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Is blackbeetle as common as cockroach?

English translation: No

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09:41 Sep 1, 2008
English to English translations [Non-PRO]
Art/Literary - Poetry & Literature / usage question
English term or phrase: Is blackbeetle as common as cockroach?
Hi, would you say that the word "blackbeetle" is as commonly used as "cockroach?" Is there an American vs British English usage preference in this case?
veratek
Brazil
Local time: 02:46
English translation:No
Explanation:
Neither in the linguistic sense or the biological sense, as 'blackbeetle' is apparently a *type* of cockroach (an Asian variant that has now spread all over the world). It is probably a literal translation of the Chinese name.

sample ref:

blackbeetle - definition of blackbeetle by the Free Online ...
Noun, 1. blackbeetle blackbeetle - dark brown cockroach originally from orient now nearly cosmopolitan in distribution. Asiatic cockroach, Blatta orientalis ...
www.thefreedictionary.com/blackbeetle

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Note added at 41 mins (2008-09-01 10:23:21 GMT)
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In response to your revised question, IMO whether or not someone would understand this meaning is not a question of college education but instead of exposure the use of the term. It is thus (much) more likely to be understood in cities with significant ethnic Asian communities, major port cities (which are probably the main points of entry and thus have the largest populations of blackbeetle), large urban areas, etc.

That being said, as my college education took place well in the past, before anyone in North America ever heard of blackbeetles, I can't provide a well-founded answer to your question.

In case of doubt, I suggest an explanatory paraphrase such as 'blackbeetle (Asiatic cockroach)'.
Selected response from:

Ken Cox
Local time: 07:46
Grading comment
thank you all for the feedback
4 KudoZ points were awarded for this answer

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Summary of answers provided
4 +6NoKen Cox


Discussion entries: 1





  

Answers


9 mins   confidence: Answerer confidence 4/5Answerer confidence 4/5 peer agreement (net): +6
is blackbeetle as common as cockroach?
No


Explanation:
Neither in the linguistic sense or the biological sense, as 'blackbeetle' is apparently a *type* of cockroach (an Asian variant that has now spread all over the world). It is probably a literal translation of the Chinese name.

sample ref:

blackbeetle - definition of blackbeetle by the Free Online ...
Noun, 1. blackbeetle blackbeetle - dark brown cockroach originally from orient now nearly cosmopolitan in distribution. Asiatic cockroach, Blatta orientalis ...
www.thefreedictionary.com/blackbeetle

--------------------------------------------------
Note added at 41 mins (2008-09-01 10:23:21 GMT)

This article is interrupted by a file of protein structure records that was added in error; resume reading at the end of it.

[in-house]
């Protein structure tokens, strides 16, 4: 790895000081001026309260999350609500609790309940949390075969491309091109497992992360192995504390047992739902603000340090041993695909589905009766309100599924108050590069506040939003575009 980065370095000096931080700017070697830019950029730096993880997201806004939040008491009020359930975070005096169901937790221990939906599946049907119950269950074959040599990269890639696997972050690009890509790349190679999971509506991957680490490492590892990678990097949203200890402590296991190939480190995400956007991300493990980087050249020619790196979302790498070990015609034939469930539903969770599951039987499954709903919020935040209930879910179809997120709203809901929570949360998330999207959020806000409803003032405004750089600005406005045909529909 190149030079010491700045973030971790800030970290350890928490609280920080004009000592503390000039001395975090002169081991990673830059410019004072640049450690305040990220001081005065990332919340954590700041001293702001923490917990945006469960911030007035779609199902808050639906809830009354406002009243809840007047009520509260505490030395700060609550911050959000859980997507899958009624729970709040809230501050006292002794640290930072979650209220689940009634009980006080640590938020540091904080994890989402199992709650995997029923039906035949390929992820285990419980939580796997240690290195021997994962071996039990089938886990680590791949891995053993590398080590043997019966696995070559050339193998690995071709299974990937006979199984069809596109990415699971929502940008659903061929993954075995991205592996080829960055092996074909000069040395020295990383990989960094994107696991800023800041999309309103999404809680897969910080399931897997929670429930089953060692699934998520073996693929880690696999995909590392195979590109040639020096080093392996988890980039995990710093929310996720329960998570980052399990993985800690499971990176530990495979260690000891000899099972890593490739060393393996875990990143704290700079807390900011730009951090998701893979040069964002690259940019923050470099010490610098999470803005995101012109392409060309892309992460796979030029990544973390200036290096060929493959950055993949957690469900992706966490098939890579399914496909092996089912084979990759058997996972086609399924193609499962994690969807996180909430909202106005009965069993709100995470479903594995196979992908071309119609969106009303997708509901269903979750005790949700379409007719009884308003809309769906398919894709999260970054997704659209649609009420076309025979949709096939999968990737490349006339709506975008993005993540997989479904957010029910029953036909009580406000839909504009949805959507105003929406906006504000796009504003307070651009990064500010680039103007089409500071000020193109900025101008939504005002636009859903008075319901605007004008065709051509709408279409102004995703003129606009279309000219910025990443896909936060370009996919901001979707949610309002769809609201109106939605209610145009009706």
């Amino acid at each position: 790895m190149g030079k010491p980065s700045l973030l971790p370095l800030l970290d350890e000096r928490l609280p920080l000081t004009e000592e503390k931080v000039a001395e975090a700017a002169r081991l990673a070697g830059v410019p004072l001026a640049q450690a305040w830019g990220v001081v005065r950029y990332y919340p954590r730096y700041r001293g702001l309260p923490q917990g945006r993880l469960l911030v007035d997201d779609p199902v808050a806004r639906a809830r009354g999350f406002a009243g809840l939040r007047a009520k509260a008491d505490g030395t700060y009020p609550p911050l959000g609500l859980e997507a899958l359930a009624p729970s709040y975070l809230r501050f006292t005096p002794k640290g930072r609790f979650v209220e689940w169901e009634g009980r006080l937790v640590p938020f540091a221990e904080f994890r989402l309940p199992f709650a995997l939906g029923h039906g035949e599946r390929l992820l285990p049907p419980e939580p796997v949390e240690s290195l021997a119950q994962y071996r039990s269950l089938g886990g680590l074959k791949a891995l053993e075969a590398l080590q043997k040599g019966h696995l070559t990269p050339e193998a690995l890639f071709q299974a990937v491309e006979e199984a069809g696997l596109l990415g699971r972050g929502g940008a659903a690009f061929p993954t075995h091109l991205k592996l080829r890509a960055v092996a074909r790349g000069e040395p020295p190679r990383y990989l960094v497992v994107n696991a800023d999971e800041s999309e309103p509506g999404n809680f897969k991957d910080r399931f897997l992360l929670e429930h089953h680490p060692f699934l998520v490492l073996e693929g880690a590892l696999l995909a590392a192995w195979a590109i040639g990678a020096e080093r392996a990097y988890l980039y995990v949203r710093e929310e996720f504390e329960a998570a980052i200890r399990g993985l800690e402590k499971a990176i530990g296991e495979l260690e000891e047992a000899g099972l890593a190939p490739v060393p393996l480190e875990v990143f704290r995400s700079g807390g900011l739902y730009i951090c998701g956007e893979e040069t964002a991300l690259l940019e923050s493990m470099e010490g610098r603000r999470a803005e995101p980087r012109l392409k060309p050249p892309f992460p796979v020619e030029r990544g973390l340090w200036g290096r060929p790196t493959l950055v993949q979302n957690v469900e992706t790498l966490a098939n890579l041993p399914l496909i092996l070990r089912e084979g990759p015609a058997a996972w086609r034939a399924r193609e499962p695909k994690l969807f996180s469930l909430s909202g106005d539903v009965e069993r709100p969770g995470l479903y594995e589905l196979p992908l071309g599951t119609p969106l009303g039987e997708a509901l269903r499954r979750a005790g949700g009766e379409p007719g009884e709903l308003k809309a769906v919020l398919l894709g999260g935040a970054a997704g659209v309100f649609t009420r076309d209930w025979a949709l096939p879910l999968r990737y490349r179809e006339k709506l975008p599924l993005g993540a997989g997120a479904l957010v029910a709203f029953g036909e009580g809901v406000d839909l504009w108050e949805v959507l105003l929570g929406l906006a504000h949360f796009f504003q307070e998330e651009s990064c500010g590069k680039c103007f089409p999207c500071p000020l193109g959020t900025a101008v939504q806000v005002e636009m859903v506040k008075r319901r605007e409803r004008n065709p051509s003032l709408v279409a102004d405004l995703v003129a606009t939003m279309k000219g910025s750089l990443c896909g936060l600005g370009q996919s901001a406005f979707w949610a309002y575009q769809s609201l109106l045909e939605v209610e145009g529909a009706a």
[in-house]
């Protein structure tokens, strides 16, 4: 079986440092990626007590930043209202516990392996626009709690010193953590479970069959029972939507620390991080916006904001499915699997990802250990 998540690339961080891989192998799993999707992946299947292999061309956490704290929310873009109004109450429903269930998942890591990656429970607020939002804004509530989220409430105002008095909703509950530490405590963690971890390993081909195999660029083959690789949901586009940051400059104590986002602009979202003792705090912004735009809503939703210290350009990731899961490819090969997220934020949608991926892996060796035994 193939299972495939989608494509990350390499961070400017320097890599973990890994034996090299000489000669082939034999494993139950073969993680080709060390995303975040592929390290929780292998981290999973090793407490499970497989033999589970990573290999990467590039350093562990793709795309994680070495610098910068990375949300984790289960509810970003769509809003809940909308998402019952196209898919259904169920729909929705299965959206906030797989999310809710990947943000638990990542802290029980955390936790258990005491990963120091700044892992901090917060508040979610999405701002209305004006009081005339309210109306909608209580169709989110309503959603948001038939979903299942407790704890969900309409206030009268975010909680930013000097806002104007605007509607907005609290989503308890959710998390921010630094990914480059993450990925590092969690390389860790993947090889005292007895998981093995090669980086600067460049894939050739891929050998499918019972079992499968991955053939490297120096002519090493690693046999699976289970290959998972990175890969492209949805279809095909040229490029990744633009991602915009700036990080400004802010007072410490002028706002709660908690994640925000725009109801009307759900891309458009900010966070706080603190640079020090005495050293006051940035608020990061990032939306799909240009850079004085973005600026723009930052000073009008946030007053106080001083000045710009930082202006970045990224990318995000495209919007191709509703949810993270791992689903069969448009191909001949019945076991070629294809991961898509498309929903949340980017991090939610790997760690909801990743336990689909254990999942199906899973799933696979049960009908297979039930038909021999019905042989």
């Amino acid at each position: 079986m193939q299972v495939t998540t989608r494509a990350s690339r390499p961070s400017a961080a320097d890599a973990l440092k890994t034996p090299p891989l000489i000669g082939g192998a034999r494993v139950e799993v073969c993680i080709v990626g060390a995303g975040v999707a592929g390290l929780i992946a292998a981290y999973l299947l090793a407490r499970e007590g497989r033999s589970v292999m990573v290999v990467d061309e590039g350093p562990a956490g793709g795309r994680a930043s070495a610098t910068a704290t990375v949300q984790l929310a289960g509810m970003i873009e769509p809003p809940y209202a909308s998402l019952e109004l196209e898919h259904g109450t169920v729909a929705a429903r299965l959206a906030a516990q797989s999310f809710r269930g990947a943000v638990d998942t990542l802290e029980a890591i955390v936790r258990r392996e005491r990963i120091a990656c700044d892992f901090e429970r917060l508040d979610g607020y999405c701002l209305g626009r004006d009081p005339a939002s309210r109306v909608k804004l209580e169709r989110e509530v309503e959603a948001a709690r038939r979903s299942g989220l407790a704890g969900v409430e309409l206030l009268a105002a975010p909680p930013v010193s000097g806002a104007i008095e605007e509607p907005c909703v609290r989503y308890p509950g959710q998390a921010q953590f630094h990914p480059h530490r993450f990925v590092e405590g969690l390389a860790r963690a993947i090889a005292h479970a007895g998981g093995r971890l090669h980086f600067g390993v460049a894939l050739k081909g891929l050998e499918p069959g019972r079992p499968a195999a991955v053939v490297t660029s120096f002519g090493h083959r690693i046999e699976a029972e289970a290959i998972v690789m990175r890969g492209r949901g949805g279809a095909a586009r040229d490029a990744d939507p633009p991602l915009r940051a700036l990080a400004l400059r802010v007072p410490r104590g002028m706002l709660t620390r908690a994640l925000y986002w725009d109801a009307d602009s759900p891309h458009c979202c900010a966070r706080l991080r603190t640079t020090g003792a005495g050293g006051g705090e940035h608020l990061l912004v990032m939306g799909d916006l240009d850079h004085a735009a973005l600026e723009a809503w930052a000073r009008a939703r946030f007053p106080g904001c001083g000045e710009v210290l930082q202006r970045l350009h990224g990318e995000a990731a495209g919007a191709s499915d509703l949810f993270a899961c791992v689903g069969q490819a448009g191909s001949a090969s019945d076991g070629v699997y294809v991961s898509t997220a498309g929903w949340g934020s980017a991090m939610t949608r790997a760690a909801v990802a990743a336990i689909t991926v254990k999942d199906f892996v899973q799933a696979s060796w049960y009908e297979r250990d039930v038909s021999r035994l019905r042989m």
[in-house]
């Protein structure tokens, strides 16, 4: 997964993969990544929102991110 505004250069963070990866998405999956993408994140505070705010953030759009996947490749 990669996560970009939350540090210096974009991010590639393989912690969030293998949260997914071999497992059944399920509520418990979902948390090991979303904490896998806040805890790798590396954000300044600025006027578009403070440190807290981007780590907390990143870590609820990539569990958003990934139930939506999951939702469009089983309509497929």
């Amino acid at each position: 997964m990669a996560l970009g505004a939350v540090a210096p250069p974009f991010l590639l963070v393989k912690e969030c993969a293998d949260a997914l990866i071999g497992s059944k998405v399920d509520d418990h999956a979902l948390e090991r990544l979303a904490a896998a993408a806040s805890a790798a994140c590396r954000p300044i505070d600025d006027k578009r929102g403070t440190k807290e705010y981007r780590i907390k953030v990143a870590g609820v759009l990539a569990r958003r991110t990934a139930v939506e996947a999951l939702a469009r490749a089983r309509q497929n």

--------------------------------------------------

In response to your revised question, IMO whether or not someone would understand this meaning is not a question of college education but instead of exposure the use of the term. It is thus (much) more likely to be understood in cities with significant ethnic Asian communities, major port cities (which are probably the main points of entry and thus have the largest populations of blackbeetle), large urban areas, etc.

That being said, as my college education took place well in the past, before anyone in North America ever heard of blackbeetles, I can't provide a well-founded answer to your question.

In case of doubt, I suggest an explanatory paraphrase such as 'blackbeetle (Asiatic cockroach)'.

Ken Cox
Local time: 07:46
Native speaker of: Native in EnglishEnglish
PRO pts in category: 88
Grading comment
thank you all for the feedback

Peer comments on this answer (and responses from the answerer)
agree  Egil Presttun
7 mins

agree  Gary D: cockroaches are in many forms, there is even an Australian native cockroach, which is different to the European one. and then there is the white cockroach.
34 mins

agree  Siegfried Armbruster
52 mins

agree  Phong Le
1 hr

agree  Demi Ebrite: I would say no regarding a general knowledge, or perhaps a desire to clarify specifically. The word 'cockroach' is used for every variety found in US homes or businesses. Specifying the 'blackbeetle; is not something I have ever heard or read mention of.
2 hrs
  -> That's what I suspected, but I've been outside NA for 17 years now, and this isn't a question that is easy to research with google.

agree  Will Matter: Never heard the term 'blackbeetle' used in the US but agree that it is a type of cockroach.
6 hrs
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Voters for reclassification
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PRO (1): Egil Presttun


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